Organizing paperwork at home may be easier than you think. There are no shortcuts, but organizing paper is easier is you have a plan. Here’s the thing. Your plan has to be for all of your paper. Having a plan for only some of your paper, is like playing hockey without a goalie. You have to work harder on scoring goals, if the other team keeps scoring goals on your open net.
If you only have a plan for organizing active paper clutter, you also need a plan for organizing archives. Otherwise paper will accumulate, like goals on an undefended net.
Consequently, you will run out of space, for processing your more current paperwork.
Four essential stages
If you are facing a major challenge of how to organize your home filing system, expand your vision. Just focusing on your top priorities alone will not help with organizing your household paper systems. Start by looking at all your paper in four essential stages. Don’t get distracted by bills to pay. Don’t even get distracted by a file’s category. Just look a the stage. Here they are.
1. Running files
Reserve aper for a paper organizing system, that addresses things you want to make a point of acting on. This includes bills to pay, ongoing projects, and daily tasks.
2. Sitting files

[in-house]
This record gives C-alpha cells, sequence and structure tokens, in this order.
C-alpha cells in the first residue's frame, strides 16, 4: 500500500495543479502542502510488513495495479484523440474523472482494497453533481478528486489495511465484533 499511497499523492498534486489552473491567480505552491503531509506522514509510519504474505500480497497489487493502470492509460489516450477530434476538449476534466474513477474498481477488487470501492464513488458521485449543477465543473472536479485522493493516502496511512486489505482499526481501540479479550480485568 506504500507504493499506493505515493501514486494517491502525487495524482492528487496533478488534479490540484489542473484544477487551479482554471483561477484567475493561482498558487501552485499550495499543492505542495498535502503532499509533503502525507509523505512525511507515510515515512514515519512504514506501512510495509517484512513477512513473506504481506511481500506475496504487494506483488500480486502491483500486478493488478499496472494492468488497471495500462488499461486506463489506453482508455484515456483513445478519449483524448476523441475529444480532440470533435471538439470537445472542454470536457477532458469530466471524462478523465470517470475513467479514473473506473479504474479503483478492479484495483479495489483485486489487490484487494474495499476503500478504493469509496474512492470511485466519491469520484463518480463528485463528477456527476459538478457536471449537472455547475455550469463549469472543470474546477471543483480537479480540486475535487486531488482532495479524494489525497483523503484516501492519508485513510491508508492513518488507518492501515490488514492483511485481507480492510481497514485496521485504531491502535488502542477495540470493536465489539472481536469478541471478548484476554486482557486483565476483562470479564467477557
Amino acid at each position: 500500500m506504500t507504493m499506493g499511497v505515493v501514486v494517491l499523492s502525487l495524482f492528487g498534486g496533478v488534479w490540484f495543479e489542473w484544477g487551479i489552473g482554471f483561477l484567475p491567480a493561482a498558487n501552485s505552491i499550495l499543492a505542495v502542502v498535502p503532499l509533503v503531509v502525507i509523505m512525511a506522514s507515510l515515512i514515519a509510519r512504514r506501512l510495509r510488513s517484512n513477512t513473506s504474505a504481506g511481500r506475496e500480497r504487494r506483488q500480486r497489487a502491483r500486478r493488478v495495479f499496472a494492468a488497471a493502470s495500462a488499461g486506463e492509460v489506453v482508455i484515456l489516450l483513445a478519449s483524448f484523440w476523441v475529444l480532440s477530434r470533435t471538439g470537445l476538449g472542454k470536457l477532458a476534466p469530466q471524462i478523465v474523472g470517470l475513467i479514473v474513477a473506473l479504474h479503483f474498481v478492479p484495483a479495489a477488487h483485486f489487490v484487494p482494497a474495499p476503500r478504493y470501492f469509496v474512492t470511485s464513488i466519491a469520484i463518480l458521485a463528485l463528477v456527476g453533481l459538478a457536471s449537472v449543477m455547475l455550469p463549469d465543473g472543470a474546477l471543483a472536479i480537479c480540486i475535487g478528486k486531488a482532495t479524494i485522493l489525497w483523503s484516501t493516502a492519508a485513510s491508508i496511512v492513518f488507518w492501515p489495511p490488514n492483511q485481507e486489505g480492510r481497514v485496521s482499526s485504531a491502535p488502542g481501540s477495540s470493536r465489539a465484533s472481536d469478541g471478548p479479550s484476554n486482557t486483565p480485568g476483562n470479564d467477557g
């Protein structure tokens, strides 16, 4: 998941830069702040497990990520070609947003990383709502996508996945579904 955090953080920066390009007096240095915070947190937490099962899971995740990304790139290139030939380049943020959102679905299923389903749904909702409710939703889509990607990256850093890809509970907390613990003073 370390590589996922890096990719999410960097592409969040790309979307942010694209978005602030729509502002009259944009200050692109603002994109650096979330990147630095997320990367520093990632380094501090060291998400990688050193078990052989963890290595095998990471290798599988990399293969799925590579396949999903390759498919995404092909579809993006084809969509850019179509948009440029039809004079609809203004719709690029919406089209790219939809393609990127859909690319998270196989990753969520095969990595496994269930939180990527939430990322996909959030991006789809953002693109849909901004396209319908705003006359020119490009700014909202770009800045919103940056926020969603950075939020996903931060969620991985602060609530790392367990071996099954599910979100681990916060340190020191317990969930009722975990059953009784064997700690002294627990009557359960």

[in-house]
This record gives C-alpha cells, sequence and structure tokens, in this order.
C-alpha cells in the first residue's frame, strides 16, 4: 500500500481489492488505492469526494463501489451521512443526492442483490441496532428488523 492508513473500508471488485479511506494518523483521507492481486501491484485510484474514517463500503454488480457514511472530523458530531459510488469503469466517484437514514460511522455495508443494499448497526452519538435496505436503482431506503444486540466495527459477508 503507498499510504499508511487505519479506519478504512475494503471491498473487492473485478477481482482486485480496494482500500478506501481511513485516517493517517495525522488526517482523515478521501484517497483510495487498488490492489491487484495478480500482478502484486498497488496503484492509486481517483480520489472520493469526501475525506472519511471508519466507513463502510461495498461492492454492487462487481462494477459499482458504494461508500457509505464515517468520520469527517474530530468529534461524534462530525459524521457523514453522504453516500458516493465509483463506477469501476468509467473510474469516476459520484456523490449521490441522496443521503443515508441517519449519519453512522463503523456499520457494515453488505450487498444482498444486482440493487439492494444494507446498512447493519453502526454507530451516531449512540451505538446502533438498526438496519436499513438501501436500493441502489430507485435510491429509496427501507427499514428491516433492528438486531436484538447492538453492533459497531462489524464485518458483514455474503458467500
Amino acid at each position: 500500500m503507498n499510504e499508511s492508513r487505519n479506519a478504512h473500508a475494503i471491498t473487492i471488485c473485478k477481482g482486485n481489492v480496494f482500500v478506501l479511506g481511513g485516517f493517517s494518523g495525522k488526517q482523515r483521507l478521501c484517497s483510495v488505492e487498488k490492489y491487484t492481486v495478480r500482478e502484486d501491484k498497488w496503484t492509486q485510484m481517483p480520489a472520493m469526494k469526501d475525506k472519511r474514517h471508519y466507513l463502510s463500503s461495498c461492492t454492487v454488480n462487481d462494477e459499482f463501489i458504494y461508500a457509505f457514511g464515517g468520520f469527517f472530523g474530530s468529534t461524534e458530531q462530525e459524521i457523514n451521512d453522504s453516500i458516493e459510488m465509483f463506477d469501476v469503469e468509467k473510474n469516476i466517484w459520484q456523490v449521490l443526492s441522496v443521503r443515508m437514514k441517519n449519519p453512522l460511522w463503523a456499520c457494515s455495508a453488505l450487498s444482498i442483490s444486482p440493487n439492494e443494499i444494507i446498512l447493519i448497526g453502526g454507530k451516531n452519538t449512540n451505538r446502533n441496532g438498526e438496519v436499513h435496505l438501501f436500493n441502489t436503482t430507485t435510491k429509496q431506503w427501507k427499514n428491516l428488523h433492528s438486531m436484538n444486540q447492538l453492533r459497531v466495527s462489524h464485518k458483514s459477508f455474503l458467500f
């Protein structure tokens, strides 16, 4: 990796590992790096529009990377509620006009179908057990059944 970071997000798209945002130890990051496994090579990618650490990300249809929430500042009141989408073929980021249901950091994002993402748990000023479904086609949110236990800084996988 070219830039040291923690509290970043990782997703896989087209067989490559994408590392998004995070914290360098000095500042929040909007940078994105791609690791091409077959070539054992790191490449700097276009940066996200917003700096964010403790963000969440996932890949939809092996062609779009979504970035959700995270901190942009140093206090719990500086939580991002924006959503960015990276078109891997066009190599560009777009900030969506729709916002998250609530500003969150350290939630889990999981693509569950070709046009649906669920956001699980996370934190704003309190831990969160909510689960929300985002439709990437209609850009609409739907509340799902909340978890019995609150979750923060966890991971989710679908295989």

This is what people typically think of when they think of how to organize a home filing system. These are current tax year statements, current information, and easy access records. Put another way, these are files you need to be able to find reliably.
3. Sleeping files
These are files you are keeping just in case. Mostly you should keep tax-supporting material in this stage. However, you may also want to keep older financial and medical records. I have covered the subject of rotating files in a video before, but here is a newer (faster) video.
4. Dead files
Dead files are papers that have lost all value. They can be shredded and recycled. You may want to keep some files in the sleeping files indefinitely. With these, you might include legal files and files related to current major purchase. Hold until sold.
Some files may be dead on arrival, in the form of junk mail. However, it is perfectly OK if you want to let your files transition through these four stages. I will cover this final stage in my next post and video.
If you never seem to get your files under control and can never keep them that way, let me know. We can help.